Teaching Your Students to Think

Dear Teacher,
            You want your students to think for themselves. Try this:

Student actionRequired thinkingExample
Find a question in the world.Engages observation and pattern recognition“Why are so many cooks and bus-people in Minneapolis Latino?”[1]
Consider why it needs an answer?Engages contextualizing[2]“To determine if Minneapolis restaurant hiring practices are discriminatory”
Refine the question.Requires research skills and actions[3]“What is the usual ethnic makeup of Minneapolis restaurant staffs?”
Formalize the question.
(the research question)
Engages observation and pattern recognition. Engages contextualizing and analysis[4]“What are the characteristics of jobs dominantly held by each ethnic group in a variety of Minneapolis Restaurants?”
Answer the “Why ask” question.
(the thesis of the report)
Engages analysis and evaluation[5]“Depending on how one defines discrimination, one may or may not see the ethnic imbalance in Minneapolis restaurant jobs as discriminatory.”
Defining all terms and using the evidence collected, state and explain a “thesis.”Engages composition skillsCarefully and clearly explain the above statement, i.e., write a research report

The examples given in this chart work well with upper class (juniors and seniors) high school students and above, where I have used them, but the process can be adapted to earlier grades. I have used something along these lines with students in what was then junior high school (7 and 8). I can fairly easily imagine it being adapted to younger students, but it would need major reform to be used with students who had only begin using abstract thinking – probably about 8 or 9 years of age. It is the thinking process that is the focus, not the inputs or outputs, which we are usually expected to score as a measure of the students’ learning. Using pre-writing work, we can assess the amount and depth of the thinking, and design activities to strengthen shortcomings.

If one internalizes thoughtful processes in early and frequent use, one may find good thinking becomes automatic. For that reason, it is helpful to begin building students’ thinking-framework early. Thinking may seem threatening to some in a conformist world, but it is necessary, if uncomfortable, to innovation, and that generates forward movement in all fields, as it has in the technical fields. Economic, social, governance, even math and science fields can all benefit from the ideas of those who see, question and postulate change. We must teach the whole person for life in the whole world.


[1] This is by far the hardest part. One must always be observing what is going on around them, noticing and recognizing patterns. In this table, for instance, a pattern is defined by the header row of terms. Look for some more patterns.

[2] Contexts may be wide ranging – economic, ethical, legal, success based, etc.

[3] This will require a range of question situations, in this case restaurants, possibly involving first hand visits, phone calls and letters. Cover different ranges of situations – location, economic, variety – such as cuisine, and other possibly impactful variations. There may be organizations that have already collected some or even all of the information you are seeking. Search the question on the Web.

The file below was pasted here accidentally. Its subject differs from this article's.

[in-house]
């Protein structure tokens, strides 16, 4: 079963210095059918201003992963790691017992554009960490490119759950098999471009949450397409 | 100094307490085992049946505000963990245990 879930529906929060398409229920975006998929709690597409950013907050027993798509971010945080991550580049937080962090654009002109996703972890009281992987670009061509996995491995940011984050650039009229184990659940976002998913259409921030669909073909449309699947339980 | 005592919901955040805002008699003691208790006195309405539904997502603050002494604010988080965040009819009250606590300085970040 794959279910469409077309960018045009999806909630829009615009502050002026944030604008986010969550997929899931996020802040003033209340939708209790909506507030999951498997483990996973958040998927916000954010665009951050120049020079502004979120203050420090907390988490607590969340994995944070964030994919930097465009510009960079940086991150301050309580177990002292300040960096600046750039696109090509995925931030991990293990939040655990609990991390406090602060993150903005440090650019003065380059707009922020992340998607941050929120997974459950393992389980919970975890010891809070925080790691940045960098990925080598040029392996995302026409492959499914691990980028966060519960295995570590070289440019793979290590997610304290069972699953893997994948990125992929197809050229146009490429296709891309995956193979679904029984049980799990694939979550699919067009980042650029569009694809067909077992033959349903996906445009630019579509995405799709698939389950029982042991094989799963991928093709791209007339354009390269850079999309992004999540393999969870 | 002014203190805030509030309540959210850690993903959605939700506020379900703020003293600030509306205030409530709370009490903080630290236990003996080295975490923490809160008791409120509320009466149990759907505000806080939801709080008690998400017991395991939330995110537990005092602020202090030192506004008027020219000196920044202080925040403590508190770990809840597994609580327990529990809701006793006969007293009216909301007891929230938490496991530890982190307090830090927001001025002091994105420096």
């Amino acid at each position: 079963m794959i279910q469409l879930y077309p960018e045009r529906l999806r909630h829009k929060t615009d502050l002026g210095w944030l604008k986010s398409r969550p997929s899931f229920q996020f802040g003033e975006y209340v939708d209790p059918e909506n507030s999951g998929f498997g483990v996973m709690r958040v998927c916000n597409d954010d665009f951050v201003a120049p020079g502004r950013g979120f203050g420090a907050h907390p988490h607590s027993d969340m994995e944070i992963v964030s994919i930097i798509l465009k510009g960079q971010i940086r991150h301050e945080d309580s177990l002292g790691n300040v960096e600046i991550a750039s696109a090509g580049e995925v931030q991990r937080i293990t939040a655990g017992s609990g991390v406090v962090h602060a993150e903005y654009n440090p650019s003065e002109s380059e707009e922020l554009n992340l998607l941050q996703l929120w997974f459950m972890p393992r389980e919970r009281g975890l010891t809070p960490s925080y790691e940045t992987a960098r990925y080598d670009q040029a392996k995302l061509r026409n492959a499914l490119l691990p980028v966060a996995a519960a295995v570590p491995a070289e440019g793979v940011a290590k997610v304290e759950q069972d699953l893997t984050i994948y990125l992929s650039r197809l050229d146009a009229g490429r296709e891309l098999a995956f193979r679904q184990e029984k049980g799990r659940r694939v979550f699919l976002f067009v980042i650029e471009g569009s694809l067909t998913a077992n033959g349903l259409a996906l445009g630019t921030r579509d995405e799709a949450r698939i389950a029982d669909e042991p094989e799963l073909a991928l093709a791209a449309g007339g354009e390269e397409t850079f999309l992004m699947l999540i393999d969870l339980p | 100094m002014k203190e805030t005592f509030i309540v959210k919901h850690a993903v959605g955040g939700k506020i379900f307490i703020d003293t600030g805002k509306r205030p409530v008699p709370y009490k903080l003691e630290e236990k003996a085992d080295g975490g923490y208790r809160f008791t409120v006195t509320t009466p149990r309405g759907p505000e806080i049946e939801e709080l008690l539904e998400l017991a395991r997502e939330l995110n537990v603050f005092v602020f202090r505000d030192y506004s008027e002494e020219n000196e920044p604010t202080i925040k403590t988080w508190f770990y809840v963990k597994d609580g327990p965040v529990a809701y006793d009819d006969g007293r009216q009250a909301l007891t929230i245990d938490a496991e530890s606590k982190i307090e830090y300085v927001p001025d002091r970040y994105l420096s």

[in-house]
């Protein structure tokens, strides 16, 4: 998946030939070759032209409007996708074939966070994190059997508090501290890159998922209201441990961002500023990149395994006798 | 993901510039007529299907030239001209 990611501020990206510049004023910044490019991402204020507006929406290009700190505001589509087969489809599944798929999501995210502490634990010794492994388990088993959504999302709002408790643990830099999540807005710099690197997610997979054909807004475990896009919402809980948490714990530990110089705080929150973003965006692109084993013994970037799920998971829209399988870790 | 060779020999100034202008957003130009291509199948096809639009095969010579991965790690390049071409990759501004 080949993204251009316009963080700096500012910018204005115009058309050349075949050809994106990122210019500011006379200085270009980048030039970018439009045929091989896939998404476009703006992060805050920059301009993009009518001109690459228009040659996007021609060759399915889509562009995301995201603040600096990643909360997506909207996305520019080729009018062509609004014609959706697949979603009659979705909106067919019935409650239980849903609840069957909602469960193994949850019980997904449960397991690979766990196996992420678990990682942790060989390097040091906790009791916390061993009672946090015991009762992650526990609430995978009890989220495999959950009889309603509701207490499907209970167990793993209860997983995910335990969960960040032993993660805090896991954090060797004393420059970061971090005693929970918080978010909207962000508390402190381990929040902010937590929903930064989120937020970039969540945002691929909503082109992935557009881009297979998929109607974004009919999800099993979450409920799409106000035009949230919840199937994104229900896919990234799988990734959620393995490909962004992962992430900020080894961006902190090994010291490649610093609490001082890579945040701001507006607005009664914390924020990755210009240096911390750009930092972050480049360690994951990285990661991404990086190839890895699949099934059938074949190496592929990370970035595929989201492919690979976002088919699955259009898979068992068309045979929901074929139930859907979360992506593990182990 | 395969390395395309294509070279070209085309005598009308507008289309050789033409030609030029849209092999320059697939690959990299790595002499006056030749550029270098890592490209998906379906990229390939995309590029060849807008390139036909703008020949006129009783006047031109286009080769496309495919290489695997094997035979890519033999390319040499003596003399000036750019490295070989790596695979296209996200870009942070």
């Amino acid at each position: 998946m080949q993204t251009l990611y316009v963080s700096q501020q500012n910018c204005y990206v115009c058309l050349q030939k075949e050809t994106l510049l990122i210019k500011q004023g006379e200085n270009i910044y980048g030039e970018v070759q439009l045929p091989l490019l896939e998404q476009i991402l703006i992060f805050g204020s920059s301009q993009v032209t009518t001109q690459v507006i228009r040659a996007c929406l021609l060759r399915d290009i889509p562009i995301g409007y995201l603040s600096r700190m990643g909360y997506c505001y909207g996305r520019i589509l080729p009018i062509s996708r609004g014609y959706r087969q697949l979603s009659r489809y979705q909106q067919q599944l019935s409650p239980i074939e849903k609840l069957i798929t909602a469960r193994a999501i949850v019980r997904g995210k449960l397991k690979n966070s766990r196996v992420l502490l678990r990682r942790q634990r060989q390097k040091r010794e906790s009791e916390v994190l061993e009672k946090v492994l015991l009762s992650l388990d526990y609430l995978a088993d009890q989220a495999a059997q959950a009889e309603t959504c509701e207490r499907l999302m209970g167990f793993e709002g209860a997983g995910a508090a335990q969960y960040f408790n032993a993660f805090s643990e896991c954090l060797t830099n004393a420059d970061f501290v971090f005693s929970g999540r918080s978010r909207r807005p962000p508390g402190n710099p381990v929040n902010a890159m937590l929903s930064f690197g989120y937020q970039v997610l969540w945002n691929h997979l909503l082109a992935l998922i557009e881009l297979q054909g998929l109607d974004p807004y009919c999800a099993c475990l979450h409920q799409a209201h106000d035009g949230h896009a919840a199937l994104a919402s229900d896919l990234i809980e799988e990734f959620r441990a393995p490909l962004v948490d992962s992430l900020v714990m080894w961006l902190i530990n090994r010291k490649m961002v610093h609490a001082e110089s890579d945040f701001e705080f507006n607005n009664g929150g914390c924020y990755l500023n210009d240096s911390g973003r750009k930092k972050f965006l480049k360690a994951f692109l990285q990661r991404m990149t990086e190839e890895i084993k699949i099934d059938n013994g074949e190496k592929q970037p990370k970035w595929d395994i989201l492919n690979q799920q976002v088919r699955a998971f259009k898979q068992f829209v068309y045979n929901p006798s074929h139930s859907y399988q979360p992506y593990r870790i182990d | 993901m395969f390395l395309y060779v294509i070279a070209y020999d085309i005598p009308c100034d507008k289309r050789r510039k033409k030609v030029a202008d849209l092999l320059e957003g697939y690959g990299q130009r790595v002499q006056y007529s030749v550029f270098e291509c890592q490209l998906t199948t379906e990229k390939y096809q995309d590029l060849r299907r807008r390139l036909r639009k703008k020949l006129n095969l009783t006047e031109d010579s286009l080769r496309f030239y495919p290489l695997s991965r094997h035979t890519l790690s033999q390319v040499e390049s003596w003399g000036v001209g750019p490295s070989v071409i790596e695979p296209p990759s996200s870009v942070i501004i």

[4] Keep accurate records of from whom, about what, where, and/or when information was found. These references should be cited in any writing that calls on any of this information. This may be the longest and most complex part of the process. Good research is work. It comes with asking a good research question, and then constantly asking yourself, “am I really getting answers to my research question?”

[5] Analysis is non-judgmental. Evaluation is the comparison of substantiated conclusions with some set of standards. Analysis must be included in a research report, but a value-based conclusion may be included or left clearly open-ended.

Follow-up footnote

It has come to my attention that there is more to the process that I have laid out here. Two areas, in particular, that are not detailed here are process assessment and research journaling have been noted and I would love to discuss them with anyone interested. I realize there are other things to apply here too, action research being but one of them. Action research is a teaching process that parallels this observation-relevance learning process.

I can be emailed at Jay@jaezz.org. For those looking to advance the process, we can talk about how to customize for specific foci. For those who find this process too overwhelming for their students, we can talk about how one might step into the process rather than taking it on whole right out of the box. And I would be more than interested in hearing your ideas to make this more adaptable and richer. My goal is to do something to staunch the bleeding of critical and creative thought from the American educational system.

About Jay C Ritterson
If I say nothing, it might be that I have nothing to say.

Leave a Reply

Fill in your details below or click an icon to log in:

WordPress.com Logo

You are commenting using your WordPress.com account. Log Out /  Change )

Twitter picture

You are commenting using your Twitter account. Log Out /  Change )

Facebook photo

You are commenting using your Facebook account. Log Out /  Change )

Connecting to %s

This site uses Akismet to reduce spam. Learn how your comment data is processed.

%d bloggers like this: